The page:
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Exelon's Rowe an unlikely booster for shale gas

The shale-gas revolution has not served John W. Rowe's best economic interests. Nevertheless, the chief executive of Exelon Corp. has become an evangelist.

The shale-gas revolution has not served John W. Rowe's best economic interests. Nevertheless, the chief executive of Exelon Corp. has become an evangelist.

Rowe, whose Chicago company owns Peco Energy Co., said in an interview Friday that before shale gas came along, Exelon made so much money generating power in high-priced electricity markets that one of his company's main concerns was "how to keep people from taking [the profits] away from us."

Fast forward three years. An abundance of gas produced from formations like Pennsylvania's Marcellus Shale has driven down gas commodity prices and, by extension, the price Exelon gets for generating electricity. Exelon's stock today is trading at half its 2008 peak.

"You watch next year our earnings will be down compared to this year, and the principal reason for that will be low natural gas prices," said Rowe, who was visiting Philadelphia to speak to Wharton Energy Conference 2011 at the Union League.

"Low gas prices are good for America, not quite so good for Exelon," said Rowe, who is retiring next year after his company completes a planned merger with Constellation Energy Group of Baltimore.

Rather than erecting barriers to natural gas, Rowe believes government should embrace the newfound domestic fuel source that produces less pollution than other fossil fuels such as coal or petroleum.

"What we have today in Pennsylvania, in the whole Northeast, is the great domestic blessing of cheap natural gas," he told the Wharton audience. "It gives us a bridge, at least a 10-year bridge, maybe a 20-year bridge, in which we can produce much cleaner energy at a low cost. That's a unique blessing."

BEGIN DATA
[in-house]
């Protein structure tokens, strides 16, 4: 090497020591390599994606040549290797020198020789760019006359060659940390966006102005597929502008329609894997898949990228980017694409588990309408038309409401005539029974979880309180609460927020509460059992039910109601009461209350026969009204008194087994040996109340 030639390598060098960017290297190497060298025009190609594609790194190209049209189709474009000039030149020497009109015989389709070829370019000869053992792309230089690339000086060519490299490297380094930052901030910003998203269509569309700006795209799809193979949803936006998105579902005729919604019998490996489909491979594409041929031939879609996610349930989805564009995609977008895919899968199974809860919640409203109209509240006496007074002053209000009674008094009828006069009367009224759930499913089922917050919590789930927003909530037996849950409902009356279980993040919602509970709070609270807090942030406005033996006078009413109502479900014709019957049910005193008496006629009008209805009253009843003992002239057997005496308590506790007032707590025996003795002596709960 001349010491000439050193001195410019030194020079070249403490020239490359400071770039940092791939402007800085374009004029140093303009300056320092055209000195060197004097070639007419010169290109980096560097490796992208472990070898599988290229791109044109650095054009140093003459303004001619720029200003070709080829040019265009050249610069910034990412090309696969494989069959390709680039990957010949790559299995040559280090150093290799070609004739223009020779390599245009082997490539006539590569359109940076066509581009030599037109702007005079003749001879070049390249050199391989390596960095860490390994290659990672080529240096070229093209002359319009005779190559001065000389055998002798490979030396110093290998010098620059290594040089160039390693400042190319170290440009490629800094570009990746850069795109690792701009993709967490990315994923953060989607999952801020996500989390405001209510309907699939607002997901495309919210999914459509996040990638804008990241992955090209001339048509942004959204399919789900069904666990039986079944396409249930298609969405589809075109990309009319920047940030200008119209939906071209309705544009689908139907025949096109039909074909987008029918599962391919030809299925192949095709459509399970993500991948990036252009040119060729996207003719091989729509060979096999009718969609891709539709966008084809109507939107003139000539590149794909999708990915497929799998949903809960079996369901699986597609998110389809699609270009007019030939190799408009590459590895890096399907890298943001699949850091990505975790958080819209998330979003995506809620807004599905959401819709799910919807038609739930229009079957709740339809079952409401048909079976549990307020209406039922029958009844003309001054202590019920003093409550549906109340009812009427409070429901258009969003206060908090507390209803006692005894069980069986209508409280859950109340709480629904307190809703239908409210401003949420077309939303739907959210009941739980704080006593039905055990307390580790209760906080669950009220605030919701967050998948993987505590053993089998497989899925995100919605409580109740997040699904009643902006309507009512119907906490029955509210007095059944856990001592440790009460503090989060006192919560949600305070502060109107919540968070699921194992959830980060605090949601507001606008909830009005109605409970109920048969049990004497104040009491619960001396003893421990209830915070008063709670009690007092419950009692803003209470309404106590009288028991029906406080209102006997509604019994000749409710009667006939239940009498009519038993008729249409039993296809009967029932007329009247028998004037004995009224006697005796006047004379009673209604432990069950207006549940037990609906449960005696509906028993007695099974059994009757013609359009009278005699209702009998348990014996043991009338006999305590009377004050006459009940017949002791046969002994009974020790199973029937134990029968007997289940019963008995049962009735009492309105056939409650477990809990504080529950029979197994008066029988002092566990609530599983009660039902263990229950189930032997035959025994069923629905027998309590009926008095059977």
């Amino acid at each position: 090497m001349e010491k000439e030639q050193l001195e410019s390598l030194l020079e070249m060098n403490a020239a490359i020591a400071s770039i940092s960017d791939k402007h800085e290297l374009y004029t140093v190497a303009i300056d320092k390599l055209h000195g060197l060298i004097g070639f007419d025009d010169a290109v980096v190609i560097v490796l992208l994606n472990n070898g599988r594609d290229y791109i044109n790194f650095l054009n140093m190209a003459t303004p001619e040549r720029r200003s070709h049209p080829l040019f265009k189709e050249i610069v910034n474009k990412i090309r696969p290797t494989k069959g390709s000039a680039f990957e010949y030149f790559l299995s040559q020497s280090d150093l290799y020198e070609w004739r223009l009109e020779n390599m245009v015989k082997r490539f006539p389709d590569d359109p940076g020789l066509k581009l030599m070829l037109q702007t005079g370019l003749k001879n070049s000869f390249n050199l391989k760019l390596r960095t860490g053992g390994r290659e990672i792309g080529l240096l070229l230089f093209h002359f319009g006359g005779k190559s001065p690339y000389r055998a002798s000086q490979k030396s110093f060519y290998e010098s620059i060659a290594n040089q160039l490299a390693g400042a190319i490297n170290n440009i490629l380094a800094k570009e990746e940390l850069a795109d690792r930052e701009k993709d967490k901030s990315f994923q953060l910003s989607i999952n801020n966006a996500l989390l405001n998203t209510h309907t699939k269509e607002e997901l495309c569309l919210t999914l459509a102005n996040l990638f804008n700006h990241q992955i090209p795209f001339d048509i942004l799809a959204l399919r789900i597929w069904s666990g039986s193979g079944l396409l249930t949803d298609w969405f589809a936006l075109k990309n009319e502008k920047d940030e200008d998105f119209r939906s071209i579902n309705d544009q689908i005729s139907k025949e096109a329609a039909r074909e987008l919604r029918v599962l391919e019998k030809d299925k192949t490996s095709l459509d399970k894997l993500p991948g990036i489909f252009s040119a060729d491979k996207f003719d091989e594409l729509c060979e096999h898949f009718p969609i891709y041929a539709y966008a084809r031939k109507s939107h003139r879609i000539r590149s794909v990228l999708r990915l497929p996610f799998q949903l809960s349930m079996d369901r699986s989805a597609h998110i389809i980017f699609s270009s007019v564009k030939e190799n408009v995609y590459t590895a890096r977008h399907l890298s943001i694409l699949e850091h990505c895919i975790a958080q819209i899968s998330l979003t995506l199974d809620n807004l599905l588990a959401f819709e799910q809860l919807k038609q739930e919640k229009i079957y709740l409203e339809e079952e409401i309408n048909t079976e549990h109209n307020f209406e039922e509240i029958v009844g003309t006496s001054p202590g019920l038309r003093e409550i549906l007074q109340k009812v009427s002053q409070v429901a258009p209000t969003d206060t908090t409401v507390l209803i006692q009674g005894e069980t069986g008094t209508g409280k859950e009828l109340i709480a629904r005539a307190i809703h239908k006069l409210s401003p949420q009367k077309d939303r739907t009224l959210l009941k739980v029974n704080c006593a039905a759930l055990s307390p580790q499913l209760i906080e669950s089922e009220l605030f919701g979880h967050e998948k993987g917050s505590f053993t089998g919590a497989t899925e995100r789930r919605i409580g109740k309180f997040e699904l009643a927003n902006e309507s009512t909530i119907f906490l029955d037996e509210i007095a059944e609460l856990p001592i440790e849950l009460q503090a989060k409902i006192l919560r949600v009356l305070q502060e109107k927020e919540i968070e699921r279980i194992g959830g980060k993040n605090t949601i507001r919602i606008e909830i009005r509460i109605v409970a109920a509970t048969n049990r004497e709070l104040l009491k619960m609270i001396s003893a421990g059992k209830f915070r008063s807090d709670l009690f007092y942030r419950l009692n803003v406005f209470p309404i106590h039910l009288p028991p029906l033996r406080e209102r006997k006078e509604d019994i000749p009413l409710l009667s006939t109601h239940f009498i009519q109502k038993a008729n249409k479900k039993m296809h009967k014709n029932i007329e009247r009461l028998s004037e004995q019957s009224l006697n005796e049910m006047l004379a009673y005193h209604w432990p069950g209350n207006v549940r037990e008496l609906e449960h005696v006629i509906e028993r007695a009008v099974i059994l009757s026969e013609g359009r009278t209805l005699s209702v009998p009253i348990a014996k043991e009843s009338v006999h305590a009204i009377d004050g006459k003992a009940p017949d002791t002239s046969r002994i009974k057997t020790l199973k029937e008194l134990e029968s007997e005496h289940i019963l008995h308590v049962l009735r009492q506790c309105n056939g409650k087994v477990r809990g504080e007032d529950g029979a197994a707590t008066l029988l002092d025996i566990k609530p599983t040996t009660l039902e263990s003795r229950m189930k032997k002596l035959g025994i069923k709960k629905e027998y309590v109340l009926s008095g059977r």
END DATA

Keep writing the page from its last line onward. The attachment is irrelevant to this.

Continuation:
Lower gas costs are suppressing more than electricity prices, said Denis P. O'Brien, Peco's chief executive, who joined Rowe at the Wharton event. O'Brien said that the utility's half-million natural gas customers in suburban Philadelphia are spending $300 million less a year - a 50 percent reduction - than when gas prices peaked in 2008.

"That's a significant energy savings," he said.

The rapid emergence of shale-gas in recent years - it now accounts for about a quarter of the nation's natural gas supply - has forced government officials and corporate planners to recalibrate their outlooks.

Exelon, the nation's largest producer of nuclear power, is no longer looking at building new reactors because of shale gas and this year's disaster of Japan's Fukushima reactors, Rowe said.

"I cannot build a new nuclear plant to compete with gas." Rowe, 65, told the Wharton audience. "I cannot build a new nuclear plant to compete with what China can build. . . . But I can build gas-fired capacity in ways that allow Pennsylvania to compete with China."

Rowe's visit was part of what Exelon officials are calling his "farewell tour" before his retirement after 14 years at the company's helm. He says his greatest achievement was engineering the merger in 2000 of Chicago's Unicom with Peco to form Exelon, a Fortune 100 company that will become the nation's largest utility if regulators approve the Constellation merger.

He was a strong advocate for climate legislation, which failed in Congress in 2008 and now appears to have little political support. The proposal would have created a market-based structure to penalize utilities that produce greenhouse gases, and reward those, like Exelon, that have jettisoned dirty power plants.